In addition to the element of occupancy of the property claimed as a homestead,[FN21] the courts require an intention to reside on it as a permanent place of residence.[FN22] Actual use and occupancy coupled with the intent to remain in the home are key qualifications for purposes of the homestead exemption.[FN23] In order to show an intent to establish a homestead, the debtor must demonstrate specific acts toward creating a permanent abode, which acts are not refuted by later behavior.[FN24] "Permanency," when used in this sense, means the presence of the intention to reside at the particular place for an indefinite period of time, and not a conclusive intent to remain there forever.[FN25] And there must be a present intention of occupying it as a homestead, manifested by an open visible act by which the intention of the owner may be apparent to others.[FN26] However, a house would be considered a debtor's homestead, where the debtor intended to reside in the house permanently and where he actually used the house as a residence, even though the debtor and his former wife were trying to sell the house and even though the debtor stored personal possessions elsewhere.[FN29] Similarly, debtors would be entitled to a homestead exemption, even though they spent three nights in their rented apartment between the closing and permanent occupation of their new home, as the debtors transferred some of their possessions to the new house and cleaned and fixed up the new premises during this time and as the debtors clearly intended to leave the rented apartment, which could not be claimed as a homestead.[FN30] Likewise, a debtor was allowed to claim the homestead exemption where he held a proprietary lease to a cooperative apartment unit which ran in perpetuity, where the debtor intended to and actually did occupy the premises as his residence, where he listed the address of the premises on his driver's license, and where the debtor did not own any other residence.[FN31]

[FN21] 36, 37.
[FN22] Hillsborough Inv. Co. v. Wilcox, 152 Fla. 889, 13 So. 2d 448 (1943); Miller v. West Palm Beach Atlantic Nat. Bank, 142 Fla. 22, 194 So. 230 (1940).
[FN23] In re Bratty, 202 B.R. 1008 (Bankr. S.D. Fla. 1996); In re Brown, 165 B.R. 512 (Bankr. M.D. Fla. 1994); In re McCarthy, 13 B.R. 389 (Bankr. M.D. Fla. 1981); Edward Leasing Corp. v. Uhlig, 652 F. Supp. 1409 (S.D. Fla. 1987).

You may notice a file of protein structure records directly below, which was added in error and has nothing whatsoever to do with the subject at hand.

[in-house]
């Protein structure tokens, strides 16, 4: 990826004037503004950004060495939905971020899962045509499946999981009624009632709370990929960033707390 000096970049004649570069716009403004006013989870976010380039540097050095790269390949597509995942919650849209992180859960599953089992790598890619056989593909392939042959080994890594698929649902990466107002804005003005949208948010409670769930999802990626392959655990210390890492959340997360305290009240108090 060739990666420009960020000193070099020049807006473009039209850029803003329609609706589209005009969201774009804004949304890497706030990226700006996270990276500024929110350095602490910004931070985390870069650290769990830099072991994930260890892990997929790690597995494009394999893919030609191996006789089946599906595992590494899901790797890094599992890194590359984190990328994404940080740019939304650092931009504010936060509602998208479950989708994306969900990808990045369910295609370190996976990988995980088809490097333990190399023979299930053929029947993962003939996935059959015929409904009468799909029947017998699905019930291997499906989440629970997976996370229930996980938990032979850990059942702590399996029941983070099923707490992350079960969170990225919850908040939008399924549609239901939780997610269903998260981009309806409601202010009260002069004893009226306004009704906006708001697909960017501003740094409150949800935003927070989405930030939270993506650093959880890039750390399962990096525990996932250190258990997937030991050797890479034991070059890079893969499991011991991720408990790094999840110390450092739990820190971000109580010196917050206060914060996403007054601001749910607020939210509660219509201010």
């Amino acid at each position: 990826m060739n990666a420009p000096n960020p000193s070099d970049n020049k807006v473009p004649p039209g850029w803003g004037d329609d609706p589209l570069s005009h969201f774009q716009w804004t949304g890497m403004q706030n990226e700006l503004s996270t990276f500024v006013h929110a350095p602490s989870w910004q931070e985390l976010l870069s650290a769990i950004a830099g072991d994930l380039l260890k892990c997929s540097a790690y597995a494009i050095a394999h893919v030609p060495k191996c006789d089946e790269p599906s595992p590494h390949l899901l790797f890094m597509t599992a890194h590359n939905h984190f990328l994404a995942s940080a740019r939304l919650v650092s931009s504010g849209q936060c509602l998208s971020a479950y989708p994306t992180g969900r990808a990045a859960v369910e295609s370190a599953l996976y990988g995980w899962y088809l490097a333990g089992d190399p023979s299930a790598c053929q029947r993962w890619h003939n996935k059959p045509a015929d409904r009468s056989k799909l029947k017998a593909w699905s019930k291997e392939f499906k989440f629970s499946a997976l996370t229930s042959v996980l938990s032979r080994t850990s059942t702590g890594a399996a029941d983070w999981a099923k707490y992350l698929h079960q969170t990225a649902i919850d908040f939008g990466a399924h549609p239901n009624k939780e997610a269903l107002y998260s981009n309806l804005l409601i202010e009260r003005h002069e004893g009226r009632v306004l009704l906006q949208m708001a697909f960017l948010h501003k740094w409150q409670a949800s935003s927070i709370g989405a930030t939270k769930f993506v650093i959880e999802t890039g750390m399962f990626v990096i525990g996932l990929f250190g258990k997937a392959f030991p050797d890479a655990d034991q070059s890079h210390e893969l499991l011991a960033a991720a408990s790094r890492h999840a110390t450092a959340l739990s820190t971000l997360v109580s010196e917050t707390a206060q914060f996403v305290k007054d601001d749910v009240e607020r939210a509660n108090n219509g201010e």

[FN24] In re Wilbur, 206 B.R. 1002 (Bankr. M.D. Fla. 1997), related reference, 1997 WL 375687 (Bankr. M.D. Fla. 1997), related reference, 211 B.R. 98 (Bankr. M.D. Fla. 1997), related reference, 217 B.R. 314 (Bankr. M.D. Fla. 1998).
[FN25] Engel v. Engel, 97 So. 2d 140 (Fla. Dist. Ct. App. 2d Dist. 1957).
[FN26] First Nat. Bank v. Peel, 107 Fla. 413, 145 So. 177 (1932).
[FN29] In re Wilbur, 206 B.R. 1002 (Bankr. M.D. Fla. 1997), related reference, 1997 WL 375687 (Bankr. M.D. Fla. 1997), related reference, 211 B.R. 98 (Bankr. M.D. Fla. 1997), related reference, 217 B.R. 314 (Bankr. M.D. Fla. 1998).
[FN30] In re Krueger, 90 B.R. 553 (Bankr. S.D. Fla. 1988).
[FN31] In re Dean, 177 B.R. 727 (Bankr. S.D. Fla. 1995).

Author Yvette

#3 - Posted: 17 Nov 2009 11:05 
I own my home, its my primary resident, its homestead, have my important mail going there, driv. license, check books, utilities under my name etc.....but I stay alot at my boyfriends house..I have a cousin that was living with me at my home...which was ok for hime since I was always at my boyfriends...one day I found him doing something he should have not in my home, I asked my cousin to leave. He left mad. He was not paying rent either, he would write me checks each month b/c I let him borrow money so he was paying me back. I'm helping a good friend of mine now, she moved in to my home, not paying rent either. My cousin states he's going to call the property appraisals office to let them know that I'm not at my home 3 days a week etc..or hardly there so they get remove my homestead. Is there a Florida law or stipulation that I have to be at my primary home certain number of days etc...or I lose my homestead or its not considered my primary b/c I'm at my boyfriends ? Your help is appreciated.

Author johnbsims3

#4 - Posted: 17 Nov 2009 11:41